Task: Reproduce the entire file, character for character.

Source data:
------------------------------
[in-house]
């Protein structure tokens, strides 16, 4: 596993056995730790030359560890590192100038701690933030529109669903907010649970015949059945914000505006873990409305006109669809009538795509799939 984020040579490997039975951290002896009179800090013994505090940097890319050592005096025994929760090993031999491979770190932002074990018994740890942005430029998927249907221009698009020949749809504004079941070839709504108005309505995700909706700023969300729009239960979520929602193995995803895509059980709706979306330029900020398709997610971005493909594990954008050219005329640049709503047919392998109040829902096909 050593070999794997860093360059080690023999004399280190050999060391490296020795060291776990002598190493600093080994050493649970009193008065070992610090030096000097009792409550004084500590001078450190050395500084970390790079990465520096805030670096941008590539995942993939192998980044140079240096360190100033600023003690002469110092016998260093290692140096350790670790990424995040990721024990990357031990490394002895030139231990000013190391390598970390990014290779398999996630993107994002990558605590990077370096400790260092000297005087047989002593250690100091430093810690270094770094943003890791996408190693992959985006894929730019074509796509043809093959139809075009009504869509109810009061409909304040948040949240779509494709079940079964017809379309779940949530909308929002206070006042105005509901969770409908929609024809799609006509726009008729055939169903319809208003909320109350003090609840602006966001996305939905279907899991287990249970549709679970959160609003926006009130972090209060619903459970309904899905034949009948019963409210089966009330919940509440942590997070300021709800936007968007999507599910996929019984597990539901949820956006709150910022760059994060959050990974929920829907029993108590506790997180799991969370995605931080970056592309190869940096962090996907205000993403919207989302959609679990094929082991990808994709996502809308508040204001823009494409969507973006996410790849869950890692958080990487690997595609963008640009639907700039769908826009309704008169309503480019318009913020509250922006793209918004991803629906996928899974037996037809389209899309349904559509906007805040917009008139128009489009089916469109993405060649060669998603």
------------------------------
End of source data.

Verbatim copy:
[in-house]
């Protein structure tokens, strides 16, 4: 596993056995730790030359560890590192100038701690933030529109669903907010649970015949059945914000505006873990409305006109669809009538795509799939 984020040579490997039975951290002896009179800090013994505090940097890319050592005096025994929760090993031999491979770190932002074990018994740890942005430029998927249907221009698009020949749809504004079941070839709504108005309505995700909706700023969300729009239960979520929602193995995803895509059980709706979306330029900020398709997610971005493909594990954008050219005329640049709503047919392998109040829902096909 050593070999794997860093360059080690023999004399280190050999060391490296020795060291776990002598190493600093080994050493649970009193008065070992610090030096000097009792409550004084500590001078450190050395500084970390790079990465520096805030670096941008590539995942993939192998980044140079240096360190100033600023003690002469110092016998260093290692140096350790670790990424995040990721024990990357031990490394002895030139231990000013190391390598970390990014290779398999996630993107994002990558605590990077370096400790260092000297005087047989002593250690100091430093810690270094770094943003890791996408190693992959985006894929730019074509796509043809093959139809075009009504869509109810009061409909304040948040949240779509494709079940079964017809379309779940949530909308929002206070006042105005509901969770409908929609024809799609006509726009008729055939169903319809208003909320109350003090609840602006966001996305939905279907899991287990249970549709679970959160609003926006009130972090209060619903459970309904899905034949009948019963409210089966009330919940509440942590997070300021709800936007968007999507599910996929019984597990539901949820956006709150910022760059994060959050990974929920829907029993108590506790997180799991969370995605931080970056592309190869940096962090996907205000993403919207989302959609679990094929082991990808994709996502809308508040204001823009494409969507973006996410790849869950890692958080990487690997595609963008640009639907700039769908826009309704008169309503480019318009913020509250922006793209918004991803629906996928899974037996037809389209899309349904559509906007805040917009008139128009489009089916469109993405060649060669998603």